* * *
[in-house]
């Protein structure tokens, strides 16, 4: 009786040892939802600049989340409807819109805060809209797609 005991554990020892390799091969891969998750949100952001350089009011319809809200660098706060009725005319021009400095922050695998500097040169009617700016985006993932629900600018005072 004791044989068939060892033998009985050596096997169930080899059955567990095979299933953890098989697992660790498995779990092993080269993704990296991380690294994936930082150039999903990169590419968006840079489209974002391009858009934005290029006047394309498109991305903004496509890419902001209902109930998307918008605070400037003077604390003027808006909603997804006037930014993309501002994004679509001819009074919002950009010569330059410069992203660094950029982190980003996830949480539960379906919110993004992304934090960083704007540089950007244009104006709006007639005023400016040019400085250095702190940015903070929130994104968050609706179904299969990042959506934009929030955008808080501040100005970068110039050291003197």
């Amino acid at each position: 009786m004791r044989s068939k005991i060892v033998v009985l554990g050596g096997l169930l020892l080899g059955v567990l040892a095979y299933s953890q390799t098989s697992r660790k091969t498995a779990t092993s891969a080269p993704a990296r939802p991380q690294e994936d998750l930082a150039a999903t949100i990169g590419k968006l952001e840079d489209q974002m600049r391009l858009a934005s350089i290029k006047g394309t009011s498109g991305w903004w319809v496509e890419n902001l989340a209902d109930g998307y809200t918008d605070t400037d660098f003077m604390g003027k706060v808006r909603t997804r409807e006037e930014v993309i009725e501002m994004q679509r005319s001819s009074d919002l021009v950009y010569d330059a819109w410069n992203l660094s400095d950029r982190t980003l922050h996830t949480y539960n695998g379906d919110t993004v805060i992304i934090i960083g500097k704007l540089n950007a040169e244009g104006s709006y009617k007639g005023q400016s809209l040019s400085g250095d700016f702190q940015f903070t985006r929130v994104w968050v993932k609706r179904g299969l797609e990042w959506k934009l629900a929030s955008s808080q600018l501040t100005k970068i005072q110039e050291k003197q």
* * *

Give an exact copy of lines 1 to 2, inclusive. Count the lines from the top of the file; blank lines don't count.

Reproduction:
[in-house]
């Protein structure tokens, strides 16, 4: 009786040892939802600049989340409807819109805060809209797609 005991554990020892390799091969891969998750949100952001350089009011319809809200660098706060009725005319021009400095922050695998500097040169009617700016985006993932629900600018005072 004791044989068939060892033998009985050596096997169930080899059955567990095979299933953890098989697992660790498995779990092993080269993704990296991380690294994936930082150039999903990169590419968006840079489209974002391009858009934005290029006047394309498109991305903004496509890419902001209902109930998307918008605070400037003077604390003027808006909603997804006037930014993309501002994004679509001819009074919002950009010569330059410069992203660094950029982190980003996830949480539960379906919110993004992304934090960083704007540089950007244009104006709006007639005023400016040019400085250095702190940015903070929130994104968050609706179904299969990042959506934009929030955008808080501040100005970068110039050291003197």